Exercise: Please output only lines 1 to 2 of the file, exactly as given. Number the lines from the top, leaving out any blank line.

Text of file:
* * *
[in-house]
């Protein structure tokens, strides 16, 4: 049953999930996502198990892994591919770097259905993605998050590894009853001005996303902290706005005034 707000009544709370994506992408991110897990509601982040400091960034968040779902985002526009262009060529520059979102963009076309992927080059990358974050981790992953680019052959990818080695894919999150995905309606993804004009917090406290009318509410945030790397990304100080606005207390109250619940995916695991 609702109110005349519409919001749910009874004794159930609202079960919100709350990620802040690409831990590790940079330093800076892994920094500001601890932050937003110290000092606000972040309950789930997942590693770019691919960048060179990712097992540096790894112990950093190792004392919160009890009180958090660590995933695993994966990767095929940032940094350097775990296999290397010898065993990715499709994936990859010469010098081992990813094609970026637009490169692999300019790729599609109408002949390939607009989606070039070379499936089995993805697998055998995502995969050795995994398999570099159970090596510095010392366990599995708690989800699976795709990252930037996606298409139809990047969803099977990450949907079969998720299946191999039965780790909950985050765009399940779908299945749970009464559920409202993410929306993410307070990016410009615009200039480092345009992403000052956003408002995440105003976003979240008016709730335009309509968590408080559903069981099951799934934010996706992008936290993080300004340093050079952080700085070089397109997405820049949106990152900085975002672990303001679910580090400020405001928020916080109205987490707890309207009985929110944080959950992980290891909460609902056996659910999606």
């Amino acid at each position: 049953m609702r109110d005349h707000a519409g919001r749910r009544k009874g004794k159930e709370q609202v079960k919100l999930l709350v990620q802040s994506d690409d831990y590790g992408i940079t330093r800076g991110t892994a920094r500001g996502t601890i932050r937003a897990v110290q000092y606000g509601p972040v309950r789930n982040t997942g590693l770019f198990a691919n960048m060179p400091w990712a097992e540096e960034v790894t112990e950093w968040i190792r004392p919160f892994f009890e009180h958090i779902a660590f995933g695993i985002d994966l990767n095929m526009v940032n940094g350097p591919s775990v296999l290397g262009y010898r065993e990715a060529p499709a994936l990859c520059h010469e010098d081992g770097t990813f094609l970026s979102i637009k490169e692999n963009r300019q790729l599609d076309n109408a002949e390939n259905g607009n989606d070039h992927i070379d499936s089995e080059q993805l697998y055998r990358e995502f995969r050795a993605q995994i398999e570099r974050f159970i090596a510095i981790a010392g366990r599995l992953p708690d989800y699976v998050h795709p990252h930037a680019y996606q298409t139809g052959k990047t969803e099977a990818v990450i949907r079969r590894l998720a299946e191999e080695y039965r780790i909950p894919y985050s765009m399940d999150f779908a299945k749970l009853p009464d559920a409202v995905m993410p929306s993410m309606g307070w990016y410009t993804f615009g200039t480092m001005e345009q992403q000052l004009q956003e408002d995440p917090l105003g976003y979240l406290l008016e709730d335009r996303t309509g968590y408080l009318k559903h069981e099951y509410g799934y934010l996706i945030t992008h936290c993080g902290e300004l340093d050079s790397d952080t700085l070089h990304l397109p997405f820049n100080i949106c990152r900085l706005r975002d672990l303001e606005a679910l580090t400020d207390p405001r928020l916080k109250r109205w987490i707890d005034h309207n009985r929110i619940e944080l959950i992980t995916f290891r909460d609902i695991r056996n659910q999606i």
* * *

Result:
[in-house]
């Protein structure tokens, strides 16, 4: 049953999930996502198990892994591919770097259905993605998050590894009853001005996303902290706005005034 707000009544709370994506992408991110897990509601982040400091960034968040779902985002526009262009060529520059979102963009076309992927080059990358974050981790992953680019052959990818080695894919999150995905309606993804004009917090406290009318509410945030790397990304100080606005207390109250619940995916695991 609702109110005349519409919001749910009874004794159930609202079960919100709350990620802040690409831990590790940079330093800076892994920094500001601890932050937003110290000092606000972040309950789930997942590693770019691919960048060179990712097992540096790894112990950093190792004392919160009890009180958090660590995933695993994966990767095929940032940094350097775990296999290397010898065993990715499709994936990859010469010098081992990813094609970026637009490169692999300019790729599609109408002949390939607009989606070039070379499936089995993805697998055998995502995969050795995994398999570099159970090596510095010392366990599995708690989800699976795709990252930037996606298409139809990047969803099977990450949907079969998720299946191999039965780790909950985050765009399940779908299945749970009464559920409202993410929306993410307070990016410009615009200039480092345009992403000052956003408002995440105003976003979240008016709730335009309509968590408080559903069981099951799934934010996706992008936290993080300004340093050079952080700085070089397109997405820049949106990152900085975002672990303001679910580090400020405001928020916080109205987490707890309207009985929110944080959950992980290891909460609902056996659910999606």